We feel a bit guilty blogging about this right now, fearing that it will just add fuel to the fire raging over blogs (like this one) that draw information and quotes from stories in news sources like The Washington Post. But thanks to an article in the Post this weekend, the wound is open and raw, so we have to at least let you know what’s been going on.
Yesterday, Post writer Ian Shapira wrote about his experience when Gawker picked up an article he wrote for the paper early last month about a business coach who explains millennials to baby boomers. At first, Shapira was excited by Gawker’s take on his article. “I confess to feeling a bit triumphant…I was flattered,” he wrote.
Then, an email from his editor changed his mind: “But when I told my editor, he wrote back: They stole your story. Where’s your outrage, man?”
Shapira goes on to discuss the amount of work that went into his 1,500-word story that, although not “Pulitzer material” still required hours of travel, interviews, note-taking, transcribing and writing. You know, all the work that goes into any piece of journalism that is not merely a rehashing of someone else’s story. Was it fair of Gawker to rip the story from the pages of the Post and steal Shapira’s thunder? Right or wrong, it’s become common practice on news blogs.
And so, the debate continues.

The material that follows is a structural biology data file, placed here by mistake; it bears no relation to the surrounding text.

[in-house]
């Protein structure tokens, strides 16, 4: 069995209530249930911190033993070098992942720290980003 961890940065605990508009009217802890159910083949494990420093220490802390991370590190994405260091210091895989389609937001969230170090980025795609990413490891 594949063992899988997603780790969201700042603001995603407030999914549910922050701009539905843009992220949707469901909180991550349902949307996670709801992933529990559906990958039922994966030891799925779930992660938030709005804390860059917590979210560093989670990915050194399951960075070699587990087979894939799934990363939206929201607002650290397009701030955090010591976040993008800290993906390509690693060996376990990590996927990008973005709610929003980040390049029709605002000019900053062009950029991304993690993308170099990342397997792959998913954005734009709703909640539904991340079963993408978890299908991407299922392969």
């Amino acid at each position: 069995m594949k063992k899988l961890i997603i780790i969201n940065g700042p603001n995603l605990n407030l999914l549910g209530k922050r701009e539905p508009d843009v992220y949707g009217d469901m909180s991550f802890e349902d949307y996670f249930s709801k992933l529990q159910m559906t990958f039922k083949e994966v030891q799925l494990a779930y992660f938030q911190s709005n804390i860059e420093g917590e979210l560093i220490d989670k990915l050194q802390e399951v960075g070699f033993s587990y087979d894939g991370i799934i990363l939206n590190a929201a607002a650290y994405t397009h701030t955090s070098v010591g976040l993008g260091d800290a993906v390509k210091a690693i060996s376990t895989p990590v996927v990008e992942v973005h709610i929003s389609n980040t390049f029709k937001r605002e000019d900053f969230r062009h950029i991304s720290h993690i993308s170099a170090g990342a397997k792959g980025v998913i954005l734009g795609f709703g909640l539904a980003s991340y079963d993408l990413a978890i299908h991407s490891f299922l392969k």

Updated with Gawker’s reply. Read on.
While Shapira admits the Gawker item drove readers to his article, including people who may not have otherwise found his story, he points out that the blog drew copiously from the article with very little attribution or mention of him or the Post. Bottom line: should the Post be able to cash in on this liberal use of Shapira’s article some way? Hey, we all have bills to pay.
The blogs are on it. Rachel Sklar at Mediaite said Gawker ripped off Shapira, and they did it to her, too. Nieman Journalism Lab did some math to learn that Gawker’s piece used 15 percent of Shapira’s work. How much is too much?
Although Shapira himself brings up the idea that others have batted around regarding changes to copyright laws, Sklar has a good rule of thumb we’ve always agreed with with respect to blogging: “add something.” What did the Gawker item add to Shapira’s story?
Shapira himself had a good idea at the very end of his article:
So, Gawker, do me a favor. At least blog this piece. I’ll even write a headline for you (free of charge). How about: “Whiny WashPost Reporter Makes His Point: Respect the Genuine Article”? Oh — one other thing. If you sell ads against your posting, can you cut The Post a check?
It seems like Gawker’s response so far has been radio silence. There has been no mention of the article on the site as recently as this morning, although Nick Denton commented via Twitter: “Shapira’s piece on the appropriation of his work by Gawker was eminently reasonable. Fanatical bloggers should chill.”
Update: Gawker managing editor Gabriel Snyder posted a reply of sorts to Shapira’s story. He questioned Shapira’s own original product — where was the humor in his profile of a subject ripe for the mocking? “A less cumbersome way for newspapers to head off the threat of blogs would be to beat us to the punchline,” Snyder said.
Then, to add insult to injury, Snyder mentioned how often Post publicists send the paper’s stories to Gawker so they can pick them up, just like the did with Shapira’s. Touché.
And while we’re on the topic, here are all the links for the articles we mentioned:
Gawker and The Washington Post: A case study in fair use Neiman Journalism Lab
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